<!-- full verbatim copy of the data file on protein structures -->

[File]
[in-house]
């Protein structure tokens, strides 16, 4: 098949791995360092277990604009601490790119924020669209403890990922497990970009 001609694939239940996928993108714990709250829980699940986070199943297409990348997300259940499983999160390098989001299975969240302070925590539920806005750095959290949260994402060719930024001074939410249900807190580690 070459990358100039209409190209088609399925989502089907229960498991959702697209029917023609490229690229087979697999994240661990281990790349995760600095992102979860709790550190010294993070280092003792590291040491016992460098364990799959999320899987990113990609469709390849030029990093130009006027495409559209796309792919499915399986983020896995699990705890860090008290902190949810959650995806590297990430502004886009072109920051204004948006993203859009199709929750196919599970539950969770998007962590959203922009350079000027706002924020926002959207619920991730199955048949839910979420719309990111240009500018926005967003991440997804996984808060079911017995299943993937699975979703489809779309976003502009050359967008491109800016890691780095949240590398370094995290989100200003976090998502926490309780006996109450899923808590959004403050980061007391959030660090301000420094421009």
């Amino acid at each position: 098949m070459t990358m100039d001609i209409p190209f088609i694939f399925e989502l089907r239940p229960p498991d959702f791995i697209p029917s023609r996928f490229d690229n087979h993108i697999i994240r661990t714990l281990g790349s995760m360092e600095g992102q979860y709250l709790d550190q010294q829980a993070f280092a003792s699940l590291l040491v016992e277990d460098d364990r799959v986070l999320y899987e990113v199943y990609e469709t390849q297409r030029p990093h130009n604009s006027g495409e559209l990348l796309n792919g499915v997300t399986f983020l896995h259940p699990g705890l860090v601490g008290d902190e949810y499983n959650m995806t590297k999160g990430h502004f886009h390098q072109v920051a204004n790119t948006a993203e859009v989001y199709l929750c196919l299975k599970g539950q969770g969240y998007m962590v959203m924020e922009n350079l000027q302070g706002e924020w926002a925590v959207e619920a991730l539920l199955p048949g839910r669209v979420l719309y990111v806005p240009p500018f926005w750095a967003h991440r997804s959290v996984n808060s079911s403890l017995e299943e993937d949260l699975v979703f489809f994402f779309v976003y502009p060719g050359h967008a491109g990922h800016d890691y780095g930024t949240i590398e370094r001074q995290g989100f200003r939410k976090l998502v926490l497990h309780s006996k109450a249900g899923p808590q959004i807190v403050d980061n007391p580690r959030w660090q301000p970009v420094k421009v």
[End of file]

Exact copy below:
[in-house]
């Protein structure tokens, strides 16, 4: 098949791995360092277990604009601490790119924020669209403890990922497990970009 001609694939239940996928993108714990709250829980699940986070199943297409990348997300259940499983999160390098989001299975969240302070925590539920806005750095959290949260994402060719930024001074939410249900807190580690 070459990358100039209409190209088609399925989502089907229960498991959702697209029917023609490229690229087979697999994240661990281990790349995760600095992102979860709790550190010294993070280092003792590291040491016992460098364990799959999320899987990113990609469709390849030029990093130009006027495409559209796309792919499915399986983020896995699990705890860090008290902190949810959650995806590297990430502004886009072109920051204004948006993203859009199709929750196919599970539950969770998007962590959203922009350079000027706002924020926002959207619920991730199955048949839910979420719309990111240009500018926005967003991440997804996984808060079911017995299943993937699975979703489809779309976003502009050359967008491109800016890691780095949240590398370094995290989100200003976090998502926490309780006996109450899923808590959004403050980061007391959030660090301000420094421009």
């Amino acid at each position: 098949m070459t990358m100039d001609i209409p190209f088609i694939f399925e989502l089907r239940p229960p498991d959702f791995i697209p029917s023609r996928f490229d690229n087979h993108i697999i994240r661990t714990l281990g790349s995760m360092e600095g992102q979860y709250l709790d550190q010294q829980a993070f280092a003792s699940l590291l040491v016992e277990d460098d364990r799959v986070l999320y899987e990113v199943y990609e469709t390849q297409r030029p990093h130009n604009s006027g495409e559209l990348l796309n792919g499915v997300t399986f983020l896995h259940p699990g705890l860090v601490g008290d902190e949810y499983n959650m995806t590297k999160g990430h502004f886009h390098q072109v920051a204004n790119t948006a993203e859009v989001y199709l929750c196919l299975k599970g539950q969770g969240y998007m962590v959203m924020e922009n350079l000027q302070g706002e924020w926002a925590v959207e619920a991730l539920l199955p048949g839910r669209v979420l719309y990111v806005p240009p500018f926005w750095a967003h991440r997804s959290v996984n808060s079911s403890l017995e299943e993937d949260l699975v979703f489809f994402f779309v976003y502009p060719g050359h967008a491109g990922h800016d890691y780095g930024t949240i590398e370094r001074q995290g989100f200003r939410k976090l998502v926490l497990h309780s006996k109450a249900g899923p808590q959004i807190v403050d980061n007391p580690r959030w660090q301000p970009v420094k421009v």